Writing Fairy Tales

I’ve been thinking a lot about fairy tales recently. Sometime during the writing of A Gift of Time, I realized that what I was writing was a fairy tale. A modern one. A weird one. Not at all traditional. But a fairy tale nonetheless. It gave me, at the time, the clarity about the ending that I needed to keep going and it’s been a thought in the back of my head ever since.

My latest story–not yet in its final version–is also a fairy tale. But I’m not sure why I believe that. I suppose it would be easy to argue that almost all romance novels are fairy tales — the princess gets her prince and they live happily ever after, right? But that doesn’t feel right to me. A certain type of story is a fairy tale. Not all romances. Maybe a fairy tale requires magic? Enchantment?

The question lead me to tvtropes.org, which was awesome as always. I so love that site. And I can definitely see how I’ve used some of the fairy tale tropes in my work. (Back from the Dead, anyone?) It also amused me enormously to see how many of them I’ve already used in A Gift of Grace, which is only about 25% done. And it gave me some fun ideas for new stories–which, quite honestly, I did not need. I can’t keep up with the ideas I have! But I will be adding a couple of these to my story notes file, because they would be fun, fun, fun.

Moving on, though — here’s the thing about fairy tales. Yes, at the end, the princess gets her prince. But she gets a lot more than that, too. The princess — think Cinderella, the Little Mermaid, Sleeping Beauty — gets to be queen. She gets the gorgeous dress, she gets the big castle, she gets power. On the surface, yes, a lot of fairy tales (not all of them) are stories about a girl in need of a boy to rescue her. But when she’s rescued, it’s not into a life of boredom or drudgery. It’s a rescue into a world of magic and beauty and love. Cinderella doesn’t wind up working 9-7 and coming home to piles of laundry and dirty dishes.

But fairy tales also have their dark undercurrents. In the originals, of course, they were sometimes incredibly grim and graphically violent. But even in the less dark versions, there is a threat of some sort — the evil witch, the wicked stepmother. And that threat carries with it a sense of impending doom, of … well, creepiness, for lack of a better word. Plenty of romances have some threat in them that creates conflict but doesn’t inspire anxiety. Those don’t feel like fairy tales to me.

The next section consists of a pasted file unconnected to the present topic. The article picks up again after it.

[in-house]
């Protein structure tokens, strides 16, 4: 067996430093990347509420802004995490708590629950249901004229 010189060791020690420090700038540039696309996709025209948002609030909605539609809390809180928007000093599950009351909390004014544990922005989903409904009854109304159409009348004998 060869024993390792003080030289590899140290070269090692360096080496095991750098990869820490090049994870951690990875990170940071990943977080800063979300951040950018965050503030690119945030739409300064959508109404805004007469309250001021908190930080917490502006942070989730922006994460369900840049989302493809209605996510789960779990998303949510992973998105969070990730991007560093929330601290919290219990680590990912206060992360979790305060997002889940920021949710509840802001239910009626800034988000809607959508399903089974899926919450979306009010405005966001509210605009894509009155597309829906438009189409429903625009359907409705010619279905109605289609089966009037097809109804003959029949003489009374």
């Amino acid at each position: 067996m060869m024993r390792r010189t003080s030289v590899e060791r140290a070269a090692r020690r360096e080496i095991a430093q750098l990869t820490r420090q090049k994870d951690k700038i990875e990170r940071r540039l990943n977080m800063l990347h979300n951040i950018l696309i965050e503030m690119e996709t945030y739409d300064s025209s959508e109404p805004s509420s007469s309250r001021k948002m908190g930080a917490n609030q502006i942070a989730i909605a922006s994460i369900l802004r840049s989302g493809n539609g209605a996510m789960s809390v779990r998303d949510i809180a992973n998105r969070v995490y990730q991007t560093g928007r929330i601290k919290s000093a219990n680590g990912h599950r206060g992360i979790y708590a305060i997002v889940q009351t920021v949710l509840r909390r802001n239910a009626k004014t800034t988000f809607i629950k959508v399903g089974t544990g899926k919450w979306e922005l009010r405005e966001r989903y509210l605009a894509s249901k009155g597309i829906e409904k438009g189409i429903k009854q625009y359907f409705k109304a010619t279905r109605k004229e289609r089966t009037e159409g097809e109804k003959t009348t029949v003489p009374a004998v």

I’m still thinking about this, obviously. But for me, it’s a good framework for thinking about what I want to accomplish in a story. Is it magic? Does the princess win ALL the things? Does the threat cause real unease?

Back when I decided to indie publish, my goal was to write a million words that I was willing to share with other people and then decide if I wanted to be a writer. If I was good enough to be a writer, really. I’ve probably got another 300,000 to go (and I might be being generous to myself by counting words that I never really did share with that number). Anyway, I can’t objectively judge my writing, of course, but I’m definitely noticing that I’m thinking about it differently again.

For a while — maybe 400K into my goal — I was obsessed with mechanics. Avoiding repetitions, tightening, stronger verbs, better mannerisms. Now, though, I seem to be goal focused. A beta reader suggested I delete a paragraph and I ruled out the suggestion immediately. When I took a step back, I realized it was because I know exactly why that paragraph is there. I know what my goal is with it, how I’m using it to build character, why it’s important in the overall story, what it does. Now maybe it’s not doing it successfully, which is why the reader might not see its purpose, but I’ve gone from writing entirely on intuition to … well, writing on intuition, but still being able to break it down afterwards in a different way.

Which brings me back to fairy tales. Tomorrow (or perhaps tonight) I will start working on A Gift of Grace again, and I’m going to be thinking about fairy tales every step of the way. Instead of discovering at the end that I’m writing a fairy tale, I’m going to plan it as a fairy tale. I think it’s going to be fun. Fun to write and, I hope, someday fun to read.

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